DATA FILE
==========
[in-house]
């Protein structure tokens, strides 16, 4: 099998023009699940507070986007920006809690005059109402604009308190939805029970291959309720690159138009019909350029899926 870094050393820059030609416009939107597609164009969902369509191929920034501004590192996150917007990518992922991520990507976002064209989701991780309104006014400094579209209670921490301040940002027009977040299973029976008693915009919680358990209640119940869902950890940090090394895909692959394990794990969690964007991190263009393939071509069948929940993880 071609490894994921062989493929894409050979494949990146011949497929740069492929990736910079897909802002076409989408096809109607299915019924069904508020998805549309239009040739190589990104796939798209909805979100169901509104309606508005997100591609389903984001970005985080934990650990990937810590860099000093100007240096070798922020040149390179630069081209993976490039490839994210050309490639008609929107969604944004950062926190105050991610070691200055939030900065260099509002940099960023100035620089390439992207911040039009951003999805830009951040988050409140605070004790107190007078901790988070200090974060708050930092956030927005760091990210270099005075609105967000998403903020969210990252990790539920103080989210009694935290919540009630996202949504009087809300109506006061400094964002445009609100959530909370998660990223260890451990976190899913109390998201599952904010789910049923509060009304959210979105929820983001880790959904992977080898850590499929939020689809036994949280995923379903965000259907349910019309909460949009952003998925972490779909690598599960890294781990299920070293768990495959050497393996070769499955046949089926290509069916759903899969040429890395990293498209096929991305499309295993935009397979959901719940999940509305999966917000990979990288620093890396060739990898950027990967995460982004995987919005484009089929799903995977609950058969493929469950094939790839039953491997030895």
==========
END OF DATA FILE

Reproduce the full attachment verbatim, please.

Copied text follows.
[in-house]
């Protein structure tokens, strides 16, 4: 099998023009699940507070986007920006809690005059109402604009308190939805029970291959309720690159138009019909350029899926 870094050393820059030609416009939107597609164009969902369509191929920034501004590192996150917007990518992922991520990507976002064209989701991780309104006014400094579209209670921490301040940002027009977040299973029976008693915009919680358990209640119940869902950890940090090394895909692959394990794990969690964007991190263009393939071509069948929940993880 071609490894994921062989493929894409050979494949990146011949497929740069492929990736910079897909802002076409989408096809109607299915019924069904508020998805549309239009040739190589990104796939798209909805979100169901509104309606508005997100591609389903984001970005985080934990650990990937810590860099000093100007240096070798922020040149390179630069081209993976490039490839994210050309490639008609929107969604944004950062926190105050991610070691200055939030900065260099509002940099960023100035620089390439992207911040039009951003999805830009951040988050409140605070004790107190007078901790988070200090974060708050930092956030927005760091990210270099005075609105967000998403903020969210990252990790539920103080989210009694935290919540009630996202949504009087809300109506006061400094964002445009609100959530909370998660990223260890451990976190899913109390998201599952904010789910049923509060009304959210979105929820983001880790959904992977080898850590499929939020689809036994949280995923379903965000259907349910019309909460949009952003998925972490779909690598599960890294781990299920070293768990495959050497393996070769499955046949089926290509069916759903899969040429890395990293498209096929991305499309295993935009397979959901719940999940509305999966917000990979990288620093890396060739990898950027990967995460982004995987919005484009089929799903995977609950058969493929469950094939790839039953491997030895």